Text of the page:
TOKYO (Reuters) - Japan’s government is likely to compile an extra budget for the current fiscal year ending next March to cushion a blow to the economy from a planned sales tax hike next year, government sources said on Friday.
While an extra budget is “utterly unavoidable”, as one government official told Reuters, additional spending may complicate Tokyo’s efforts to fix its stretched finances.
Therefore the government will seek to limit additional borrowing by using budget reserves including greater-than-expected tax revenues for last fiscal year estimated at around 1 trillion yen (6.5 billion pounds).
Several other government officials, all speaking on the condition of anonymity, said that there is a growing agreement within the ruling coalition that additional budget spending will be necessary.
Tokyo plans to double the sales tax from current 5 percent in two stages - to 8 percent in April 2014 and to 10 percent in October 2015 - with the caveat that the plan will go through only if the economy is deemed strong enough to cope with the impact.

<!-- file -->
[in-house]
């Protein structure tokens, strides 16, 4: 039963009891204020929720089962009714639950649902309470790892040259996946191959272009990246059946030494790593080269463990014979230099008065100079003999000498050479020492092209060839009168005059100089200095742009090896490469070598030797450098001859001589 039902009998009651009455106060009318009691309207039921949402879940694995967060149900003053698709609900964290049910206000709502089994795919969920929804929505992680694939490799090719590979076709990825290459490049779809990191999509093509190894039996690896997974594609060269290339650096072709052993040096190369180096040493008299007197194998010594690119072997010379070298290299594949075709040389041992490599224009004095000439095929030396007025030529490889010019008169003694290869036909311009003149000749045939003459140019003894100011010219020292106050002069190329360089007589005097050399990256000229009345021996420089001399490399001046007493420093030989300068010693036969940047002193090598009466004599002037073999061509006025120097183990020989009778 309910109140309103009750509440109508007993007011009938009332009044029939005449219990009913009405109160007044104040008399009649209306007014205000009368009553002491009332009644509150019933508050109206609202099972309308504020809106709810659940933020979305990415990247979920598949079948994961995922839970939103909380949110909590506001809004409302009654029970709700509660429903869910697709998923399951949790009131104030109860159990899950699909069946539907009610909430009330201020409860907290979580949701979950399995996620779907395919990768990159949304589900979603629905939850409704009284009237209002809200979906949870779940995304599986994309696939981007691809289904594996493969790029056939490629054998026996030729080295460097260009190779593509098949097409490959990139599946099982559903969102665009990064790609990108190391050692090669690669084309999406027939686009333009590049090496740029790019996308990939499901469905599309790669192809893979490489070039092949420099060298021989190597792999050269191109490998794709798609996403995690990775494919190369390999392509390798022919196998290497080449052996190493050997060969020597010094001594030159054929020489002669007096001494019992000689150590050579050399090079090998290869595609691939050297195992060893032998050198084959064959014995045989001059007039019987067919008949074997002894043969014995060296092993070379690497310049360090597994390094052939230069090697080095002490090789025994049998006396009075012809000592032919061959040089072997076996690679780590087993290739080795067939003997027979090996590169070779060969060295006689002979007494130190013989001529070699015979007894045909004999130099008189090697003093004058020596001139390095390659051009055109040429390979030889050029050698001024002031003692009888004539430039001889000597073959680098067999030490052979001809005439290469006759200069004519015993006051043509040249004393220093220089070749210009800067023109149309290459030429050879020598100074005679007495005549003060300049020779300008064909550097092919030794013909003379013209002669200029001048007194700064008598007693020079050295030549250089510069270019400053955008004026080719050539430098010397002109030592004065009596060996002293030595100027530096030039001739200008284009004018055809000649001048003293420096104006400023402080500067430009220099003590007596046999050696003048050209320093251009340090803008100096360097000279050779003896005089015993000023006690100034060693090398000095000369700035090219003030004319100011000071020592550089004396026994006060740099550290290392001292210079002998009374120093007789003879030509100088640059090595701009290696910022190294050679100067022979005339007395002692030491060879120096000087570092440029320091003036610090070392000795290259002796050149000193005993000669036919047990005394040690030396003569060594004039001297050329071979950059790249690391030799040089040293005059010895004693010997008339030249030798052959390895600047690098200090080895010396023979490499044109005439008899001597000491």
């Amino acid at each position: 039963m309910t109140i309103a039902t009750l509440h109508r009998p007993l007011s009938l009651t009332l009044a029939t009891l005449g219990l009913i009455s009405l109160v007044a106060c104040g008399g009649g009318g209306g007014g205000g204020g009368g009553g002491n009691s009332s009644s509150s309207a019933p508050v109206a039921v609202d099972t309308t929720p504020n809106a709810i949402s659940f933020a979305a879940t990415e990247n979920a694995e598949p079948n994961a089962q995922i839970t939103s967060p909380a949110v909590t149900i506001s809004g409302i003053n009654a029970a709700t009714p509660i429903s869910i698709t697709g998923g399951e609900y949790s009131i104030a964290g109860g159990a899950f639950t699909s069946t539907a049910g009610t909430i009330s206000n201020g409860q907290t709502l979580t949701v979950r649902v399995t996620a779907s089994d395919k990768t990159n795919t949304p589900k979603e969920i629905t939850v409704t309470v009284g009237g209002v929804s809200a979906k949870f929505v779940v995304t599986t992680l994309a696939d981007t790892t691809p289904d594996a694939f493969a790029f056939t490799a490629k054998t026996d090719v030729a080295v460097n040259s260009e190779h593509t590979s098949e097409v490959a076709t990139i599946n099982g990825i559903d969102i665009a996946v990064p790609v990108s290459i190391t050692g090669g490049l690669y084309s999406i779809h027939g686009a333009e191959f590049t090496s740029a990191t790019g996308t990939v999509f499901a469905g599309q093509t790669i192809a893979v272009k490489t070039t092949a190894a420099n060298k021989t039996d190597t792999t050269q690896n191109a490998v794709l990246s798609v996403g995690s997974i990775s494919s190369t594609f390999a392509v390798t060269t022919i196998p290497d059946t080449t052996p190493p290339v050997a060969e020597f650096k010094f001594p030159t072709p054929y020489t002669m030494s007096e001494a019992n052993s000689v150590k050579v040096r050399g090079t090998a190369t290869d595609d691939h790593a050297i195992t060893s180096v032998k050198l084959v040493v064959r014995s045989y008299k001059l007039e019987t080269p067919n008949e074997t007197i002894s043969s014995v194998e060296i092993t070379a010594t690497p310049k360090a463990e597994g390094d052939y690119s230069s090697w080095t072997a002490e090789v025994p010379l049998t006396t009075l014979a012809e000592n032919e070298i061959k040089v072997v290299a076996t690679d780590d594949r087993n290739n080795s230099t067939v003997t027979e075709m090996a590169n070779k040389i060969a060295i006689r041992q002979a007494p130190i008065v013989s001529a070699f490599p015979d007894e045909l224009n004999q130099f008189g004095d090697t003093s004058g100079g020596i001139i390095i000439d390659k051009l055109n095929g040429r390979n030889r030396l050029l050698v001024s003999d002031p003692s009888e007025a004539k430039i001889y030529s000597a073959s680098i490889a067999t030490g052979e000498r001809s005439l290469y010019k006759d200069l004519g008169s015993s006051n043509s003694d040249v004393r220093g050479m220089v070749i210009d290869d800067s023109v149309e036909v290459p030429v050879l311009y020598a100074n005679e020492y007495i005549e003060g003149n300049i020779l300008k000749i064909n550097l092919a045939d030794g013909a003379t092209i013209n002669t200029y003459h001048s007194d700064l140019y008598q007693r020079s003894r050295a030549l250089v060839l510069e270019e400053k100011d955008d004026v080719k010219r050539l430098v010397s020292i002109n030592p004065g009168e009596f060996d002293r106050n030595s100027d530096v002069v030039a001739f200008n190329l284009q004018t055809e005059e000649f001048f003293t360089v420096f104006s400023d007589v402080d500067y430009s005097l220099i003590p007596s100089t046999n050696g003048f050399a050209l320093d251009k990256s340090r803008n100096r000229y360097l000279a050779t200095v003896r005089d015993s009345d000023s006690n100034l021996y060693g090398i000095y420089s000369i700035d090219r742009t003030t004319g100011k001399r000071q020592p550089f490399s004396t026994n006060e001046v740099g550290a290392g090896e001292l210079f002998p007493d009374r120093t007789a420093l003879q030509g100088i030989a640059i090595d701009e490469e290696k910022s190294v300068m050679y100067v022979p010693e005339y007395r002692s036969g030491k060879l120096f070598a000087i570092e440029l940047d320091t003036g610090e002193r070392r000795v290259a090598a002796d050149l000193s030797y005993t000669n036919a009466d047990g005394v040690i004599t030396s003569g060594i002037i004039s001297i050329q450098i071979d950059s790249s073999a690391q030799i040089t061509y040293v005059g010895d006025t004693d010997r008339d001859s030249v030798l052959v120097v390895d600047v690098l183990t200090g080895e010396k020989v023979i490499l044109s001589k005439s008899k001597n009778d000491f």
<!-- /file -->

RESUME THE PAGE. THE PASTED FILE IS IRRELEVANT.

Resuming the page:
The government will make a final decision in the autumn taking into account April-June economic data due by then.
The government has pledged to halve the primary deficit - the budget excluding new bond sales and debt servicing - by March 2016 and bring it to surplus by March 2021 to contain its ballooning public debt.
It will detail how it wants to accomplish that in a medium-term fiscal plan. The plan, due in August, will outline plans for the coming three years and is expected to include a pledge to cap general spending excluding debt servicing at the current year’s level of about 70 trillion yen in the next two years.
Reporting by Yuko Yoshikawa; Writing by Tetsushi Kajimoto; Editing by Tomasz Janowski & Kim Coghill